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Out of Touch in California

Levitt and I both arrived in Los Angeles late last night after nearly identical flight plans: 90 min. on the ground at our originating airports (JFK for me, O’Hare for Levitt). But no security trouble this time. I had the good fortune to be reading an early copy of The Search, by John Battelle, which primarily tells the history of Google but skillfully places it in a broader context.

Today we do a few radio interviews in the a.m., then tape The Tavis Smiley Show — he agreed to have us on only because we know Roland Fryer — and then a pair of lectures, first at the Milken Institute in Santa Monica and then at the legendary (so we are told) bookstore Vroman’s in Pasadena. Tomorrow it’s off to San Francisco and more of the same.

Earlier in this space we asked if book ads work; now we are led to the next obvious question: how about the author’s tour? Can it possibly be worth all the money and time it takes to fly two people across the country and put them in hotels and drive them around and feed them? We aren’t complaining (last night was the first night in ages that one of my kids didn’t pounce on my bed before dawn), but in this day and age, it’s hard to imagine a less-efficient means of promotion. Maybe HarperCollins will let us see the resulting California sales data as well as the final expense reports. I’m guessing the cost per sale will rival the cost per vote of most Congressional elections.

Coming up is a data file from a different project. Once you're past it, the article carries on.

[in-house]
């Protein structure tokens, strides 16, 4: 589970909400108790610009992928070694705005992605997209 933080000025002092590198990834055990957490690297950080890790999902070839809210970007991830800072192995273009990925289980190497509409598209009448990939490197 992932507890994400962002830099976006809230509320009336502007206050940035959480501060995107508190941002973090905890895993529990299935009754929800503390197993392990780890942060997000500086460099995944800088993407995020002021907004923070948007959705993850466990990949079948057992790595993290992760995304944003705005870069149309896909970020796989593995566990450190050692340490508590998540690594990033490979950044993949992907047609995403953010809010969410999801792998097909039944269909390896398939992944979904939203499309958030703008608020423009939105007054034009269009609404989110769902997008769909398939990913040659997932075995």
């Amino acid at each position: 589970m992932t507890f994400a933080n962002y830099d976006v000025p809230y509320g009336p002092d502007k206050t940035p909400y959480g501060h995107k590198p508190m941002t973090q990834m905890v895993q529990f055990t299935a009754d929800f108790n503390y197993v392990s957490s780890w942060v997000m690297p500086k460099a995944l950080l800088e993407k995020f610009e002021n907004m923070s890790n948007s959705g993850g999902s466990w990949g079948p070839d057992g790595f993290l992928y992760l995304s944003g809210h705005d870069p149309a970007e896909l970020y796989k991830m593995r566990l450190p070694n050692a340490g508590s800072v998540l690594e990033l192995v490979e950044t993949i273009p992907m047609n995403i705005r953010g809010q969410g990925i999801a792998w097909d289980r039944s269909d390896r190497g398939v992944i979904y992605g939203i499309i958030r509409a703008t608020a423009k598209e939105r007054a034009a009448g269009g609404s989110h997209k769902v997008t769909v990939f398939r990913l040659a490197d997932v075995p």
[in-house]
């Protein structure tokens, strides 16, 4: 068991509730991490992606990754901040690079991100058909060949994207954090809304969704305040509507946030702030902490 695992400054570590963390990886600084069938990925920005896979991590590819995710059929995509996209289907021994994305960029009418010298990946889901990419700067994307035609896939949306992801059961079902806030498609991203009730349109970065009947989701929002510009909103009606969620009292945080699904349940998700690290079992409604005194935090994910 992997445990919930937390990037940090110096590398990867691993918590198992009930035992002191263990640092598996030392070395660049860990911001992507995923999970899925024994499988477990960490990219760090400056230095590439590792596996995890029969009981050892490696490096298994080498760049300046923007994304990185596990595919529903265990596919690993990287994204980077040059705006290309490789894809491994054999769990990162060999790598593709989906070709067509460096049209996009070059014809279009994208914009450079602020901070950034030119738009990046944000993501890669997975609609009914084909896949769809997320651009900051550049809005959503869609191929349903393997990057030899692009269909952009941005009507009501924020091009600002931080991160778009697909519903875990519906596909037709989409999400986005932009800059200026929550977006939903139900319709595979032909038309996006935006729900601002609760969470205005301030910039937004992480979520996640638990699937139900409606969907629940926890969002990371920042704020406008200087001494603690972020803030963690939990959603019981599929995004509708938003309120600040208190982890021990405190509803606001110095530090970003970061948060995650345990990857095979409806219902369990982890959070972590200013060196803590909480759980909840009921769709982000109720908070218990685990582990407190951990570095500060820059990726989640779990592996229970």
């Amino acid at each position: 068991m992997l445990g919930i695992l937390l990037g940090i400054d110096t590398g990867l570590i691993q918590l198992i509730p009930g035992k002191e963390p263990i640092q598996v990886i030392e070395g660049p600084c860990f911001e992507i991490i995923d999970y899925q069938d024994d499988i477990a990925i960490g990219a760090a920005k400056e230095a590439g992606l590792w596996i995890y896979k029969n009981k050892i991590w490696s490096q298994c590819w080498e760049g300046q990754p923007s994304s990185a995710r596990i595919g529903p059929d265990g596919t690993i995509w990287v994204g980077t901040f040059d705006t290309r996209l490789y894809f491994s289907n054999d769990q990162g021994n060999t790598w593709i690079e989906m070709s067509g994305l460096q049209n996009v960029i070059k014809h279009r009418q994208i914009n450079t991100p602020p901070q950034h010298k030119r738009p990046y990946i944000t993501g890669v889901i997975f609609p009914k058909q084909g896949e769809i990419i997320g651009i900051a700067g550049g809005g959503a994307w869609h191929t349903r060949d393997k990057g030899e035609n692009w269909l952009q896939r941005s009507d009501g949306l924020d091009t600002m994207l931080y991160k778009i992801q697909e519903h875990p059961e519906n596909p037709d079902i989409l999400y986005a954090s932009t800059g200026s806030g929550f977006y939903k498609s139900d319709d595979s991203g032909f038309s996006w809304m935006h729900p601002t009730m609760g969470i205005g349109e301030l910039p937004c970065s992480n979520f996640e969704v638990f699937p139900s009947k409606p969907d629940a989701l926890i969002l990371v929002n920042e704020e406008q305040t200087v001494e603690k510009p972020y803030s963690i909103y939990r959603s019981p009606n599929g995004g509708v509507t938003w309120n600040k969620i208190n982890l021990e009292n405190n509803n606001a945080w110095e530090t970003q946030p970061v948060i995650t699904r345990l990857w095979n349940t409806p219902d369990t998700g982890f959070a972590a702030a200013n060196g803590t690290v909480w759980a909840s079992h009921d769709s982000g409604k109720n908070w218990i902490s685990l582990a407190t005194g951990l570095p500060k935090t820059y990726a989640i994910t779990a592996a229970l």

P.S.: We were lucky enough to be flown business class, on American. They served fillet mignon. It tasted — and I am not exaggerating here — like socks. Dirty ones. Next time, get the chicken.